Recently we read an excellent long essay by Andrew O’Hagan in The London Review of Books (Vol 36 no. 5) about his attempt to work with Julian Assange on his autobiography. This brought to mind another ghost who in 2004 after being hidden for almost 20 years made a very public revelation of her ghosting in a book of the same name.
A blurb for Writing is Easy has appeared on Goodkindles (www.goodkindles.net)
Humour-seekers may be interested in following up the nominees for the Stephen Leacock Memorial Medal, awarded annually for the most humorous book of the year by a Canadian (details at leacock.ca). They are: Arthur Black, Jane Christmas, Bill Conall, Wayne Johnston and Steve Smith. The Camino being the hot topic it is, Jane Christmas may be familiar from a previous book What the Psychic Told the Pilgrim: A Mid-Life Misadventure on Spain’s Camino de Santiago de Compostela (2007).
Let’s hope they’re even half as funny as the great Leacock. Does anyone read him any more?
A description of Gert’s writing room appears on The Next Best Book Blog http://thenextbestbookblog.blogspot.com.au/
Our mate Karl Ove Knausgaard heads the shortlist for The Independent Foreign Fiction Prize: http://www.theguardian.com/books/2014/apr/08/karl-ove-knausgaard-short-stories-on-independent-foreign-fiction-prize-shortlist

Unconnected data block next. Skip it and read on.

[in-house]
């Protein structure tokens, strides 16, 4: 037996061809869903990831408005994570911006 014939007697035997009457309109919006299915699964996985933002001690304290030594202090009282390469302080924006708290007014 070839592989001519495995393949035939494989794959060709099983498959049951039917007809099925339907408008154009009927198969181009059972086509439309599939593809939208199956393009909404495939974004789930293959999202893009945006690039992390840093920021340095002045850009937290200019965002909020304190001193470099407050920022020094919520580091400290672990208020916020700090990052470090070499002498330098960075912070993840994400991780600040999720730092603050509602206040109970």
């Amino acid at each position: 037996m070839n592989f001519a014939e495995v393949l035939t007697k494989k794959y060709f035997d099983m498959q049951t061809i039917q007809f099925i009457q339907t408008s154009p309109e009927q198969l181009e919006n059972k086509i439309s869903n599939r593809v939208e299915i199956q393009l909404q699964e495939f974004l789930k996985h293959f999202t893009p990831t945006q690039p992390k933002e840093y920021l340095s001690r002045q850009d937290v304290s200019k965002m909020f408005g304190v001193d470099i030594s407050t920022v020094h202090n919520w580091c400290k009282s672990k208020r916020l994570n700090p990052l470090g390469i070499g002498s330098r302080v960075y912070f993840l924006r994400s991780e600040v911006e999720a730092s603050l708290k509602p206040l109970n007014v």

And the first print-run (8000 copies) of a Chinese translation of the first third of ‘Finnegans Wake’ has sold out within a month, propelled by a massive billboard campaign on buildings and freeways throughout China, The London Review of Books (April 3) reports. But it might be a while before avid Chinese readers get their hands on the rest. When asked when it would appear, the translator, Dai Congrong, said, ‘May God give me the courage to finish it.’
Gert sometimes wonders if Anthony O’Neill is a hoax and she’s the only reader in Australia who doesn’t know it. Why else would a writer published in 14 countries, a writer of such enormous range, imagination and inventiveness, have such a low profile in his own country?
crawling the earth
no matter where
you lurk in leaves